This is my first SMACC. And what a SMACC it is! Holey moley! This is a celebration of the FOAMed community, and it’s almost a festival atmosphere. Check out this photo of the opening ceremony:
The audience is an enthusiastic mix of disciplines and backgrounds, and covers a wide range of topics most appropriate to emergency medicine. But there is information of interest to any resuscitationist, and this includes trauma and critical care professionals. The reception at the end of day 1 as fun, and I’m sure the gala dinner tonight will be something to behold.
One observation: It’s interesting that a group of people that are so into online learning have the need to physically meet from time to time. I think it points out our very human social nature, and demonstrates that online social media/networks will never replace actual face to face contact!
Check out the links below to see if next year’s meeting might be for you!
This meeting starts tomorrow at McCormick Place in Chicago! I’ll be speaking tomorrow in Concurrent Session 6: Trauma at 2:55pm. I’ll also be participating in Concurrent Session 16: It’s A Knockdown, a fun panel at 2:30pm on Thursday with the likes of Cliff Reid, Karel Habig, John Hinds, Karim Brohi, Deb Stein, Bill Knight and Andrew Dixon.
Look me up at the meeting or at the opening reception! I look forward to seeing you!
In my last post, I described a case where a fresh trauma patient was found to have an incidental finding of small, distal pulmonary embolus (PE) on her initial trauma evaluation. What should you do when you see this? Reflexively anticoagulate for months?
There are only a few papers dealing with this topic. One is from the MGH, which looked at their experience in screening for deep venous thrombosis (DVT) with duplex ultrasound and diagnosing PE with chest CT. They found that quite a few PEs were found that had no associated DVT in the legs or with clot in the pelvic veins. They also noted an interesting distribution: PEs with no DVT tended to be more distally located, and vice versa for those with DVT. This suggested that some PEs may not be emboli at all, but clot that forms spontaneously in the distal lung circulation.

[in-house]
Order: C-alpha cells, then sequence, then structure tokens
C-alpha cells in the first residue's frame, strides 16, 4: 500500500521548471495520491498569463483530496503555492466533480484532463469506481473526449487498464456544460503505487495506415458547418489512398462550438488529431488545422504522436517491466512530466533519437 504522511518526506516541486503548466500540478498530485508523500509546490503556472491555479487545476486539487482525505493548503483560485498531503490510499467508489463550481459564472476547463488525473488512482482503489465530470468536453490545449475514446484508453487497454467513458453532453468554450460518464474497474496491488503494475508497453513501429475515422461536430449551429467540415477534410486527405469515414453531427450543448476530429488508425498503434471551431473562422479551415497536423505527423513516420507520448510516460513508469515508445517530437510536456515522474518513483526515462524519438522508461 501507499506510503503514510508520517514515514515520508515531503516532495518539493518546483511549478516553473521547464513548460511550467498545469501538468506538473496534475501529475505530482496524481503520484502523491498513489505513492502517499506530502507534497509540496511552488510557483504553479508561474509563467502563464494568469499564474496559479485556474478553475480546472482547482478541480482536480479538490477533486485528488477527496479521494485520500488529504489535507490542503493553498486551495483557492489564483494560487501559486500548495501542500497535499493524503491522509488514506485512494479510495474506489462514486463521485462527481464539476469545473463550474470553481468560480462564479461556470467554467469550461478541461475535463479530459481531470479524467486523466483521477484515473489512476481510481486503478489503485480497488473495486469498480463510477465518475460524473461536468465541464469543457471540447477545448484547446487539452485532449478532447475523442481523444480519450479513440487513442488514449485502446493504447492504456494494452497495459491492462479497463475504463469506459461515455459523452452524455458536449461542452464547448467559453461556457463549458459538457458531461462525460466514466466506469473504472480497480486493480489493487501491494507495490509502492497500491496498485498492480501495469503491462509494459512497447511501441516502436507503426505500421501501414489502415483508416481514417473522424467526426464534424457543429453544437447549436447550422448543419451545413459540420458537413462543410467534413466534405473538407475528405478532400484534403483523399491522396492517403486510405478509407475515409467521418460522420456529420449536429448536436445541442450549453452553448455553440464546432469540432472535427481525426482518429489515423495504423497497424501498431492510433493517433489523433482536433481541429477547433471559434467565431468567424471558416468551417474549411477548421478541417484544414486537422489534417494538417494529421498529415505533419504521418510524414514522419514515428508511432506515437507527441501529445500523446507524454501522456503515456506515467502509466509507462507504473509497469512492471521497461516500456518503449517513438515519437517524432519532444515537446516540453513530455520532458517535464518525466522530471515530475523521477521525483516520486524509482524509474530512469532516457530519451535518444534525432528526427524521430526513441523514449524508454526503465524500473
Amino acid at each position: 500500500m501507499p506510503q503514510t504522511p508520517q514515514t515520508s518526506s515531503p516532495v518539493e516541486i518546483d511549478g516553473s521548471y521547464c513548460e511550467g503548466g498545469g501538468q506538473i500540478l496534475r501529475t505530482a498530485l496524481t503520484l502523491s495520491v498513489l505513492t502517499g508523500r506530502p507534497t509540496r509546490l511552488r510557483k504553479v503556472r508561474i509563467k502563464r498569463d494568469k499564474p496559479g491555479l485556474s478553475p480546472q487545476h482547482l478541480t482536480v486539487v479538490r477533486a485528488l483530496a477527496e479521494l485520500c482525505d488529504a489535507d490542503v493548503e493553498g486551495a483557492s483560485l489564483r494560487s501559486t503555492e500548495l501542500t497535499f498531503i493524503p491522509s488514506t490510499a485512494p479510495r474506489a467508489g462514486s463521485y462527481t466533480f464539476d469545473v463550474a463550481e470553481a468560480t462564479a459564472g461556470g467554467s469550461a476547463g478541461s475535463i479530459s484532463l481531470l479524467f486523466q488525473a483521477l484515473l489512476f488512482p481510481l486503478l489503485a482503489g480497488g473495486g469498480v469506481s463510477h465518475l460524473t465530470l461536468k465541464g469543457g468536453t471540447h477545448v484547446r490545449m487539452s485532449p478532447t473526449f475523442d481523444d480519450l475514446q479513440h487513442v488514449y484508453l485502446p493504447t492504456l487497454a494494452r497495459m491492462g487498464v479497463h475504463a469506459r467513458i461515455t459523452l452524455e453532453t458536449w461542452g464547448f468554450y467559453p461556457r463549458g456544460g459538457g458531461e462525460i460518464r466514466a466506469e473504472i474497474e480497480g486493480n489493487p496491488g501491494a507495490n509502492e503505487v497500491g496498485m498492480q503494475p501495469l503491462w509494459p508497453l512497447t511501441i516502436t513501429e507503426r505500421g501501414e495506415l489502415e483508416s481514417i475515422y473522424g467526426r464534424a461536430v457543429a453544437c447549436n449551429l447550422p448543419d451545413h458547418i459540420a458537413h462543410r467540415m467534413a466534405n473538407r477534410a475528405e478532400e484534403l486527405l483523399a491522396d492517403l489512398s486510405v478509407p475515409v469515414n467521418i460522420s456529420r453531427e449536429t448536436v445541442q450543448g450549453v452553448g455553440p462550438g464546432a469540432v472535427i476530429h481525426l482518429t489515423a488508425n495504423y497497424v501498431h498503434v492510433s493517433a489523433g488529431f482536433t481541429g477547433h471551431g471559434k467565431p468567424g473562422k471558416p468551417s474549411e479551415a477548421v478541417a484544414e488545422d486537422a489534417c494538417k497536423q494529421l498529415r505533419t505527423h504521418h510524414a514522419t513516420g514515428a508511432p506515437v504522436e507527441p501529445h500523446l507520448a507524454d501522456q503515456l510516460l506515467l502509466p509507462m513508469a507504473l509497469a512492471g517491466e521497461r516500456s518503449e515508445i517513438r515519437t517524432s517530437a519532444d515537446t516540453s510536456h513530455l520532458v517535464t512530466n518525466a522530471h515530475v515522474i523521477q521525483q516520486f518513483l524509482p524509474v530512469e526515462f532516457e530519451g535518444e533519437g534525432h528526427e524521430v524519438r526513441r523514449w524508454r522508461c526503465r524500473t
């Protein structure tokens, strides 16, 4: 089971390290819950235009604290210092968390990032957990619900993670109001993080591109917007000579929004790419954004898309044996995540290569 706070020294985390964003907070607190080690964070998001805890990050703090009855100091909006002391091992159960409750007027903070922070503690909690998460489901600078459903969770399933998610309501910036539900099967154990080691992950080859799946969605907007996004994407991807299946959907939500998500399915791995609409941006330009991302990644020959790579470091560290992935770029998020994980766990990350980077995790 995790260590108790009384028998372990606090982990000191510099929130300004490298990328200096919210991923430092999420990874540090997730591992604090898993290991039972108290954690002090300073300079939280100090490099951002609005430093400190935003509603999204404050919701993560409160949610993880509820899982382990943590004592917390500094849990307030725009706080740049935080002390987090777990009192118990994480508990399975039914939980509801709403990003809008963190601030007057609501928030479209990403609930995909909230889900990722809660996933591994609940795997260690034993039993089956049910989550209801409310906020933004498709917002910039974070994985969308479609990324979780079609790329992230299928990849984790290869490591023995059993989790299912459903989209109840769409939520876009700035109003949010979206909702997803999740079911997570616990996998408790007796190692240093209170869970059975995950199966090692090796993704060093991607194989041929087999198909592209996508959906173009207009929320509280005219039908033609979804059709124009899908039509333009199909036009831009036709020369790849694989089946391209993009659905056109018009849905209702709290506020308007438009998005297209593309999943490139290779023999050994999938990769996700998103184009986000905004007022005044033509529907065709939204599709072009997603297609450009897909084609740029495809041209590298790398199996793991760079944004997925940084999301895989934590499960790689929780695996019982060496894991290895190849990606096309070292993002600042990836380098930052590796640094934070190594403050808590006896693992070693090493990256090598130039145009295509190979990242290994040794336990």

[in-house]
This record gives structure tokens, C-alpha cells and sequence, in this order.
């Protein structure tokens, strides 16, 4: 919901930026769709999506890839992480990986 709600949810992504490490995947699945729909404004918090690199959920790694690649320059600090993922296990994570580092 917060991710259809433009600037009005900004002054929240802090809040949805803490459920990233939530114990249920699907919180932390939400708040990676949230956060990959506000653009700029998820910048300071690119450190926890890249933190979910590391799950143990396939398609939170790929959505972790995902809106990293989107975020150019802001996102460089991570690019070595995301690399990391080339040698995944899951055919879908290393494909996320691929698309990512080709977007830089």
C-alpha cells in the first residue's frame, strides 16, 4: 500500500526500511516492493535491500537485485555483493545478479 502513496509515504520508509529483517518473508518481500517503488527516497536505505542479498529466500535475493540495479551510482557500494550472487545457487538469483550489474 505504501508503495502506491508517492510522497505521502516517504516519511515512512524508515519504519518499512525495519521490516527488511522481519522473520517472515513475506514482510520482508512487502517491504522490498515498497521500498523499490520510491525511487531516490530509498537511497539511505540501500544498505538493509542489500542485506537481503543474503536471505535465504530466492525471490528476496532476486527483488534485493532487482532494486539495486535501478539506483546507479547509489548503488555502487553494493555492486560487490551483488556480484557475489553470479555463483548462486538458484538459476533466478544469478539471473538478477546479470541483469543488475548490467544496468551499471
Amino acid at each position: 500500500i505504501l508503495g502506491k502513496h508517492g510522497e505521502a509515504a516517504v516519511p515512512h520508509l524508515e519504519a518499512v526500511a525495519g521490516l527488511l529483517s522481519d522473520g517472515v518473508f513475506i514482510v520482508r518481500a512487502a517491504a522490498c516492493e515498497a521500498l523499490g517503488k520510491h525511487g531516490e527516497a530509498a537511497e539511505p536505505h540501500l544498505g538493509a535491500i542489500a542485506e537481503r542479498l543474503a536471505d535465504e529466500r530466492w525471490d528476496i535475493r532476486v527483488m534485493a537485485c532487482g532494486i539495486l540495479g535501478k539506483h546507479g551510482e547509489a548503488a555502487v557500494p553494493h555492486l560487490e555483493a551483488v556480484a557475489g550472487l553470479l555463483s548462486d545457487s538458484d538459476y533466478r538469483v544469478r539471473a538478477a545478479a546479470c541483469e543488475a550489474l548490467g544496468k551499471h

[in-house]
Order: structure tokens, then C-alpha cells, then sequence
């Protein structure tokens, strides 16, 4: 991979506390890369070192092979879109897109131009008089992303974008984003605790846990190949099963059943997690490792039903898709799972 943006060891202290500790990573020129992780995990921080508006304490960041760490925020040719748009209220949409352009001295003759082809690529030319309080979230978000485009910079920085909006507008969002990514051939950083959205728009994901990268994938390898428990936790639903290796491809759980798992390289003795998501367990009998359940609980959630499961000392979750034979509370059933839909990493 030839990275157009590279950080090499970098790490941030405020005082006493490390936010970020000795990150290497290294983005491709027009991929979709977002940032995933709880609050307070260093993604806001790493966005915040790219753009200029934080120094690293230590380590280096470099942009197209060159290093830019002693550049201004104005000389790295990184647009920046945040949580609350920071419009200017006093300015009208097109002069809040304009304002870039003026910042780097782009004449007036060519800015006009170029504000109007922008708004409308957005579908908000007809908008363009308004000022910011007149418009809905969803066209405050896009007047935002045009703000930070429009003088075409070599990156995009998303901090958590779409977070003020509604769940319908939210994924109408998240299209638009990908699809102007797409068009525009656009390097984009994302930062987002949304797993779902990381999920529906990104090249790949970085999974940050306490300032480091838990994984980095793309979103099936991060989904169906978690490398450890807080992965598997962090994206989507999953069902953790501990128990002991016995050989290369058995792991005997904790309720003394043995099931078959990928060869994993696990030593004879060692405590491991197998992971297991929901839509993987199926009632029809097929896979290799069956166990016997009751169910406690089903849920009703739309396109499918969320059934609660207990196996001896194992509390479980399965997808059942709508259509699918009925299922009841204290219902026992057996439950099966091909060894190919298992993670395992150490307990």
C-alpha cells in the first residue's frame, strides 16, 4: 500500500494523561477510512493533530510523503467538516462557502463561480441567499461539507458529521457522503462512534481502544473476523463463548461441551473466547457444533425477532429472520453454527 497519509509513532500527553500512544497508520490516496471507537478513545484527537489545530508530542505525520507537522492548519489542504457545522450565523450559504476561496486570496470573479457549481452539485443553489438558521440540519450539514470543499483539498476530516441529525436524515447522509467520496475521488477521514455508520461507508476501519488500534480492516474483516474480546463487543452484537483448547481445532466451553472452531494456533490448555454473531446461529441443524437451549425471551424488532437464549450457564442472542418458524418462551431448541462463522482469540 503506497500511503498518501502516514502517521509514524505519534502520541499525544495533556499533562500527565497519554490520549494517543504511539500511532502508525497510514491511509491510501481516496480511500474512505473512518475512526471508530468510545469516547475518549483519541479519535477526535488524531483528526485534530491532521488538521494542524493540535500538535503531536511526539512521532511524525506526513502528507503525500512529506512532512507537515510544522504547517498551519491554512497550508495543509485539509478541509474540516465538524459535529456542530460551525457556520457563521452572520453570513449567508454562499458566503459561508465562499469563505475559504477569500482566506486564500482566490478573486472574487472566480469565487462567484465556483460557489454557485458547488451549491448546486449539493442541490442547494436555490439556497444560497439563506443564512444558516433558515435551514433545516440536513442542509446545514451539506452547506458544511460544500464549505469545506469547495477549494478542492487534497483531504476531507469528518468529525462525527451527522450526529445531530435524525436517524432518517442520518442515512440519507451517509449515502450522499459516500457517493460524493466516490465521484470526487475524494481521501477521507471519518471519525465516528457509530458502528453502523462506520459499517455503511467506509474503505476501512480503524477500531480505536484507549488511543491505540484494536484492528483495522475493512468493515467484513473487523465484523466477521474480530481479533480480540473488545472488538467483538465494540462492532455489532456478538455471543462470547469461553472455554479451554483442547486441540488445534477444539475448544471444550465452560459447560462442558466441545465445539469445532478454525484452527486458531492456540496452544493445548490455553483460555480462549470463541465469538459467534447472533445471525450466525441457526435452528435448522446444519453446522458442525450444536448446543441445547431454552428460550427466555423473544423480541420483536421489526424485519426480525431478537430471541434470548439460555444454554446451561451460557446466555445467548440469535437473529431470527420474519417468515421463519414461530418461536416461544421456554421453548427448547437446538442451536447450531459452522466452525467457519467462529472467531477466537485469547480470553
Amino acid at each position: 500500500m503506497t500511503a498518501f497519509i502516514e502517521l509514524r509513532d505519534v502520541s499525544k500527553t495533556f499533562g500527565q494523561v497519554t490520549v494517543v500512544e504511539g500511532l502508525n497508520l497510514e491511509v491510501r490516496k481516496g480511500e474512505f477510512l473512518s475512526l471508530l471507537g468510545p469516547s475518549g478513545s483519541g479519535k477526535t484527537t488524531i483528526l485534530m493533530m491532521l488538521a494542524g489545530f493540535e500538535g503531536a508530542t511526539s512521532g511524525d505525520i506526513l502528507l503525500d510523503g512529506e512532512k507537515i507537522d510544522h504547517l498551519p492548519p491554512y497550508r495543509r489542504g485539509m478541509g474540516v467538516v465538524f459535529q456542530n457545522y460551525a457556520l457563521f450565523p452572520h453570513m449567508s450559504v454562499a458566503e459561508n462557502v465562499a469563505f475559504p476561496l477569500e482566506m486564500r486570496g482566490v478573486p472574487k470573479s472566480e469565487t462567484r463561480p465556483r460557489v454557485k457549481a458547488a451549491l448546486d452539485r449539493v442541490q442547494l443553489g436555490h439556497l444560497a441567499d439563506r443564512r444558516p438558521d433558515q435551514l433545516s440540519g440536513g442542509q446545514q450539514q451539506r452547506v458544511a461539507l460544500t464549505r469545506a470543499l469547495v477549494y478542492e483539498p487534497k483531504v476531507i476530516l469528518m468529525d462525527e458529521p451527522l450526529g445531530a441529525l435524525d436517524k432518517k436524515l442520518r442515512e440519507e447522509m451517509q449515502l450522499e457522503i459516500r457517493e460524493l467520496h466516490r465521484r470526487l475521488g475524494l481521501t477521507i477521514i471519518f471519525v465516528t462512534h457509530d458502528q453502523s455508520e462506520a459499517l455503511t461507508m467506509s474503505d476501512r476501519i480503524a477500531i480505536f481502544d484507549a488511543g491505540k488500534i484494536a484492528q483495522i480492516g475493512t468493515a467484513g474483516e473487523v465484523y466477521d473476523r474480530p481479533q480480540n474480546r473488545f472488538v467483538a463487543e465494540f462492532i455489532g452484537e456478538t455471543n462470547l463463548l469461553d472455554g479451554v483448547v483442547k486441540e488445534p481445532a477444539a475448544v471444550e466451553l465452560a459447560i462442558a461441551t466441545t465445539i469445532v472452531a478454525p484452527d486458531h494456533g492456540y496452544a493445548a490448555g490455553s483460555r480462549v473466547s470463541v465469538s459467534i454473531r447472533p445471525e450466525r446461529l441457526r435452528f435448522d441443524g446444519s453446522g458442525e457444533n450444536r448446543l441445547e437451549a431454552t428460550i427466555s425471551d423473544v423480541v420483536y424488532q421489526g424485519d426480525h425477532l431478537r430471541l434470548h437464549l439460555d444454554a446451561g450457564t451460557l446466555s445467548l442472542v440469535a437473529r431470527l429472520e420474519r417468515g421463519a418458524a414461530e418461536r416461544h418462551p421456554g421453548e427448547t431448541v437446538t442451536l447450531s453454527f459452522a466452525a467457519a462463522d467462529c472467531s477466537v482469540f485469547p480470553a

Scripps Hospital in San Diego did some similar work. Only 31 of some 12,000 patients developed PE, and 19 of these had no identifiable DVT as a source. They also noted that these “de novo” PEs tended to be single and peripherally located. PE associated with DVT tended to be multiple and more central. They also noted an association with chest trauma (pulmonary contusion, rib fractures), blood transfusion, and pneumonia.
Bottom line: As usual, the literature is of little help in this relatively recently identified phenomenon. So what’s the trauma professional to do? Here’s my take. If a PE is found incidentally on the initial trauma evaluation, take a good history to see if there are any family members with clotting problems. Failing that, search for DVT using duplex ultrasound. If the PE is central or multiple, or there is a positive history or duplex screen, anticoagulate as you would any other patient with this problem. If not, carry out the usual prophylaxis and screening as laid out in your usual protocol (you have one, don’t you?), but don’t consider it a “real” PE. At least until we know more about this phenomenon.
You recently received a trauma activation patient after a high speed car crash. She was restrained with belts and airbags, and really has minimal trauma. There is clinical evidence of a few right-sided rib fractures, and nothing else. She has no significant past medical history, but is overweight to obese. You estimate the BMI as about 31.
Following your blunt trauma imaging protocol, one of the scans you obtain is a chest CT. It confirms that the aorta has not been injured and shows two rib fractures. After review, the radiologist calls you with a puzzling result. The patient has a small pulmonary embolus seen in a distal (third order) branch of the pulmonary artery in the left lung.
Here’s a coronal view of the scan that you looked at. The arrows show some peripheral branches, but you didn’t see anything on your average resolution monitor.
Here’s a sagittal view in high-rez that the radiologist looked at.
Yup, looks like a pulmonary embolus. Here are my questions:
Where did it come from?
What do you do next?
What type of treatment is needed?
Think this over this weekend. Discussion and answers on Monday.
I just keep getting requests for this one. This 12 minute video is great for professionals in any discipline. It shows you how to use current technology to stay up to date with all the goings-on in your field. A must-view for every student, no matter how old or young you are!
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